In 1947, a Dutch importer named Ben Pon was working at a Volkswagen factory in Wolfsburg, Germany. While he was there, he took note of the motorized trolleys (made from stripped down Beetle chassis) that were being used to transport parts around the factory. This innovative design caught both his eye and imagination, so he started to sketch. The end result? A drawing of a Beetle-based van.
A year later, on 1st January 1948, Heinz Heinrich Nordhoff was appointed Managing Director of the Wolfsburg Volkswagen plant. This move brought great change to Volkwagen. In his first year, Nordhoff doubled car production. And within 13 years, annual production at Volkwagen had exceeded a million vehicles. It’s no surprise then, that when Nordhoff caught a glimpse of Ben Pon’s sketch his interest was instantly piqued. So much so, in fact, that he took on the idea and in November 1949 the first vehicle (known as the T1) made its debut at the Geneva Motor Show.
Introducing The VW Transporter
Following its success at the Motor Show, the T1 Transporter went into production very swiftly. From 8th March 1950, the Wolfsburg factory began producing these vehicles at a rate of 10 vehicles per day. The simplicity of the T1’s design allowed Volkswagen to create a whole range of body combinations and execute these simply. So, when production began there were already two different models available; a commercial transporter and the Kombi, which was fitted with two side windows and removable back seats.
Initially, the T1s were built in the factory at Wolfsburg. But, due to their popularity, production was moved to Hanover in around 1956. The T1 was no stranger to conversion as more body combinations were conceived and put into action. These include the Panel Van, Microbus, Samba, Kombi, Ambulance, Pick-Up and Double Cab! Changes also happened to the exterior as well as the interior. Most notably, the option to add sliding doors to the T1 was added from 1964.
Evolution in Action
Quite clearly, the T1 was a roaring success. And, of course, Volkswagen was keen to continue in this way. So, in 1967 the T2 Transporter was unveiled.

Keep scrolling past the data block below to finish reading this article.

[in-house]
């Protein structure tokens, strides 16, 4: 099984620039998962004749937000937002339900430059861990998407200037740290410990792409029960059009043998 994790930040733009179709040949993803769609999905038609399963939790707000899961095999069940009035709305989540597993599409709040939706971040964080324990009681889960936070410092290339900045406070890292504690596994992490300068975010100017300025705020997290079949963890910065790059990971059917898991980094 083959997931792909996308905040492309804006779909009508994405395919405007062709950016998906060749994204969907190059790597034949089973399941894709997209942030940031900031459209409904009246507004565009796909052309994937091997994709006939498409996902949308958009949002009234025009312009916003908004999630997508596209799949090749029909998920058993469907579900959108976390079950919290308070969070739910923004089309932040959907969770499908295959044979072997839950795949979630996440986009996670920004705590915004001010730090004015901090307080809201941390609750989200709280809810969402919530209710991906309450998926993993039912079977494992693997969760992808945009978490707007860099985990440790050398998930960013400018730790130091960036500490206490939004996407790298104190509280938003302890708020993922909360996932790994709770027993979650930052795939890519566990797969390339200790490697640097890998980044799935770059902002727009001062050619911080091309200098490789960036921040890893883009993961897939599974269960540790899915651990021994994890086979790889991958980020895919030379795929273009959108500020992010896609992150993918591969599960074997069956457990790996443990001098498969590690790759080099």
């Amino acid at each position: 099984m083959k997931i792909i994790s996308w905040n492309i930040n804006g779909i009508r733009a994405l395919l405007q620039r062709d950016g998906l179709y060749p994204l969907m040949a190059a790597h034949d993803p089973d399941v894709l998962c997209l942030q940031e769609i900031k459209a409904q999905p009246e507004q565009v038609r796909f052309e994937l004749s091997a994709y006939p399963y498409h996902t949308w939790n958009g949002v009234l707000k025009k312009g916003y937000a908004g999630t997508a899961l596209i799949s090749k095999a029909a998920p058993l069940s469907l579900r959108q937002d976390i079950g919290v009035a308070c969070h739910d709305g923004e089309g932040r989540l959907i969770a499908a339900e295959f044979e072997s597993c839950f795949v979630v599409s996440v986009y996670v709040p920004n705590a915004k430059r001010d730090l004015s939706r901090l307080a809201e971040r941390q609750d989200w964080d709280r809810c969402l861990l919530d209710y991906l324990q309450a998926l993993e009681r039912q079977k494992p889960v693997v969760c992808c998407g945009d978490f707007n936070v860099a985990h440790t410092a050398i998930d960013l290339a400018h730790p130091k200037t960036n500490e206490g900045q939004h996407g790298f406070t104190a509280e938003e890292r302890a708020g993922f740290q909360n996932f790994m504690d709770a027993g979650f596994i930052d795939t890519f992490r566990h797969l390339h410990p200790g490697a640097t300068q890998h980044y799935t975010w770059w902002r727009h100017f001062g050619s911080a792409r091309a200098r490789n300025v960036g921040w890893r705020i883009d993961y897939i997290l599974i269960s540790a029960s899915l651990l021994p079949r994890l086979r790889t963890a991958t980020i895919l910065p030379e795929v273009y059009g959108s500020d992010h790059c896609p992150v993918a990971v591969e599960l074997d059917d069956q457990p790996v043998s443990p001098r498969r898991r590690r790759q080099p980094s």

This new iteration of the VW Transporter flaunted a few key differences that set it apart from its predecessor. The biggest was the disappearance of the split windshield, which had gained the T1 the affectionate nicknames of ‘Splitscreen’ or ‘Splitty’.
Nearly 13 years after the release of the T2, the T3 made its entrance in 1979. A bigger, heavier imagining of the original, it was noticeably boxier and bought with it a range of technologically advanced features – including power steering and air conditioning! This version of the iconic VW was known by many names worldwide such as the Transporter/Caravelle, Microbus and Vanagon.
Volkswagen In The 90s & The Millennium
Production of the T3 Transporter continued until 1990 in Germany, and in the same year, it was succeeded by the Volkswagen T4. The first transporter to feature a water-cooled engine, this fourth-gen imagining of the T1 was hugely successful with production lasting for 13 years! It also could be customized with a range of options including a high top roof, sliding doors and a permanent 4WD system.
Then, in the new Millennium (2002, in fact) the T5 was launched. This new van fully embraced everything the Transporter could conceivably be. The production line saw a vast array of variants in the T5 including short-wheelbase and long-wheelbase options alongside a plethora of configurations too. It even enjoyed a minor facelift throughout its lifetime with cosmetic changes being made to the vehicle and an engine upgrade.
Transporters In The Present Day
The T6 is the most recent variation of the Transporter. Released in 2015 it is the sixth-generation of this vehicle to be produced. And it’s no surprise that it’s the most slick and modern of its family.
In 2019, the new Volkswagen T6.1 made its debut. An improved and updated version of the T6, it not only enjoyed a facelift on the interior but inside, too. To get the full lowdown on this newest vehicle, click here.
VW Transporter Campervan Conversions
Even in its infancy, the VW Transporter was well suited to campervan conversions. For example, the Volkswagen Westfalia camper was a conversion available for both the T2 and T3 variants which were in production for well over 5 decades! These conversions featured a range of interior options including foldout seating, sinks, water storage and curtains.
The Westfalia campervan conversion became the blueprint on which many campervan conversions are based today. For example, the Denby Balmoral conversion, which is suitable for T5 and T6 Transporters, features many similarities – with a few upgrades of course!
VW Campervans From Denby
Here at Denby Campervans, we eat, sleep and breathe campervans and campervan conversions. Our team dedicate all of their time and energy to making stunning bespoke campervan conversions that allow individuals and families to live their best van life through the seasons.
To see what types of campervans we’ve got available in our showroom, take a look at the VW Campervans we have for sale currently here. Alternatively, check out our full range of campervan conversion options here.